A short sale is a process of selling a home that is underwater. The owner owes more on the home than it is currently worth and needs to sell it. They can't do a traditional sale as a result so they apply for a short sale with their lender. If accepted by the lender, the loan will not be paid off in full -- it will be short. In order to qualify, the seller must prove "hardship" to the lender/servicer.
There are at least a couple decision makers on a short sale. The first decision maker is the seller, they decide to accept or reject your offer. If accepted, they then send your offer to their lender and apply for the short sale. The lender then decides whether your offer reflects the current market value for the home and whether they will allow the seller to sell short. It is likely the offer must also be approved by an underlying investor (unless the servicer has delegated authority) and/or a mortgage insurer. If there are multiple mortgage loans on the property, they get to decide as well.
Because there is no defined time period for this process (in most cases, and even where there is it is not always adhered to strictly), you can be in contract on a short sale for a long time. It is essential that your contract be drafted well to reflect exactly how long you intend to wait for short sale approval. Lately, my one lender short sales have been receiving approvals fairly quickly (5 - 7 weeks), two lender short sales are a bit longer (7-9 weeks).
Hope this helps!
Broker/Short Sale Agent
CA DRE #01871795
Foreclosures are someone else's headache. The home probably has not been well-maintained and you're a First Time Buyer adjusting to paying a mortgage. Do you really want to walk in the door to someone else's deferred maintenance that YOU will have to pay for? Also, if you're thinking there are deals to be had in terms of lower prices, mostly those "deals" go to professional investors who can pay cash, negotiate hard with a Lender, and close fast.
For Short Sales, my attitude of late is that First Time Buyers should steer clear. Short Sales tend to be a better deal for the homeowner than for the Buyer. You'll wait MONTHS for the homeowner's Lender to approve the short sale; maybe as long as Six or Seven Months. Meanwhile, you're stuck in a contract to buy that home. I closed a short sale recently with a Buyer who, after seven months said this at the closing table, "I don't even want this house anymore."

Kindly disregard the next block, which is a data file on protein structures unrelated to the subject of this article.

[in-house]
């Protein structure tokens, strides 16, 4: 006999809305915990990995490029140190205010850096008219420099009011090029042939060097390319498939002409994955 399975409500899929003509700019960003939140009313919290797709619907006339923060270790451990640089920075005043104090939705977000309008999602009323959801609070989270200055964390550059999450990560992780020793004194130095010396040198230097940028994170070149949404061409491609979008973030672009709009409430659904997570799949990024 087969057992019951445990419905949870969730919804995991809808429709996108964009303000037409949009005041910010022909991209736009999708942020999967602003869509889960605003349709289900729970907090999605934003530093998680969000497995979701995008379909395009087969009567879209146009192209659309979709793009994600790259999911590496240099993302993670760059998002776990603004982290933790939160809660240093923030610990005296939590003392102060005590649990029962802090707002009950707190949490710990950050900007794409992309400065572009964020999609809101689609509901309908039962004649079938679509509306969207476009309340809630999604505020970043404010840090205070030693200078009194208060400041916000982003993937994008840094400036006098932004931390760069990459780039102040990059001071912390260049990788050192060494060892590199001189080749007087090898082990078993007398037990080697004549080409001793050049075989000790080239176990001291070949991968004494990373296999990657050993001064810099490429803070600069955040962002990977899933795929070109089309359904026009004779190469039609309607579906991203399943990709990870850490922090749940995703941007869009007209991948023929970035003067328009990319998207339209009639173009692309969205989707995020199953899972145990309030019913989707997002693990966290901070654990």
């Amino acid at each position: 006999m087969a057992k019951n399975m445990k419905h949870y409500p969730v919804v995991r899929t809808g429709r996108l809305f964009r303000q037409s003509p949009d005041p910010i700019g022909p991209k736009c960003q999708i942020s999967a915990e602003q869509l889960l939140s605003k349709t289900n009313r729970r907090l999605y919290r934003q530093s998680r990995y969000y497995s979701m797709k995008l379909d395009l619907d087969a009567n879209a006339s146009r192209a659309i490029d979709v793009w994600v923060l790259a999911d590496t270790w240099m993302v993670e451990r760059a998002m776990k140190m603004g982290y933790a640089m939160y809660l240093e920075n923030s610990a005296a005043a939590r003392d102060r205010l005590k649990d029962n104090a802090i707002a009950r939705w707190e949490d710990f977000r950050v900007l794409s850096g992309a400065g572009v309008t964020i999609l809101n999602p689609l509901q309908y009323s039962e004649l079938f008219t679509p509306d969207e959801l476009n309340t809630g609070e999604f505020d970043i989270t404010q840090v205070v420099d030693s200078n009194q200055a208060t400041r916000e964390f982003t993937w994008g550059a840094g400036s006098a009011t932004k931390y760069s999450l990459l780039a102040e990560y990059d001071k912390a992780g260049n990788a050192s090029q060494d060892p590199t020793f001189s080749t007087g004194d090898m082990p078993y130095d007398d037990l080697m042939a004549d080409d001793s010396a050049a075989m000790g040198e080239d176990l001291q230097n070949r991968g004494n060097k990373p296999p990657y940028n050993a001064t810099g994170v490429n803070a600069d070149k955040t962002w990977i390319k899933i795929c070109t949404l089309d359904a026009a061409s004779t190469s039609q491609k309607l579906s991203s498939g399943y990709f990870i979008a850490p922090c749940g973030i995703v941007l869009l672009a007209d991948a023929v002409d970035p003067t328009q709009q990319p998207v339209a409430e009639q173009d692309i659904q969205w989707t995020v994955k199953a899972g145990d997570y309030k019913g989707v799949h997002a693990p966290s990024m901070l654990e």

And he didn't even get the "deal" on price he thought he was getting! The house appraised for only slightly more than he paid for it at the short sale price. He walked into this deal thinking he was buying a home for $100,000 less than it's value. In the end that wasn't the case.
There are plenty of motivated Sellers with their homes listed on your local MLS. Go find a good Local Mortgage Banker, get prequalified, then find a great, experienced Realtor, and buy the home you want at the price you're willing to pay. It's a Buyer's Market, after all!
PowerHouse Solutions, Inc.
185 Great Neck Rd, Suite 240
Great Neck NY 11021
Licensed Mortgage Banker â€“ NYS Dept. of Financial Services
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Buying a short sale is not like buying a property in a traditional way. A short sale may have some risk but it also can be very rewarding. When you are searching for a short sale you will want to make sure you are prepared. Here are some things you will need to consider.
First of all, you need to make sure that you have enough time. It takes anywhere from 30 days to 6 months or even more to get an answer on a short sale. It really depends on many factors. It requires a proof of funds letter if paying cash or a pre-approval letter from a lender if obtaining a mortgage. The seller must approve the purchase offer before it gets submitted to the bank. The bank may come back with a counteroffer or reject your offer completely. In some instances you may not even hear back from the bank at all.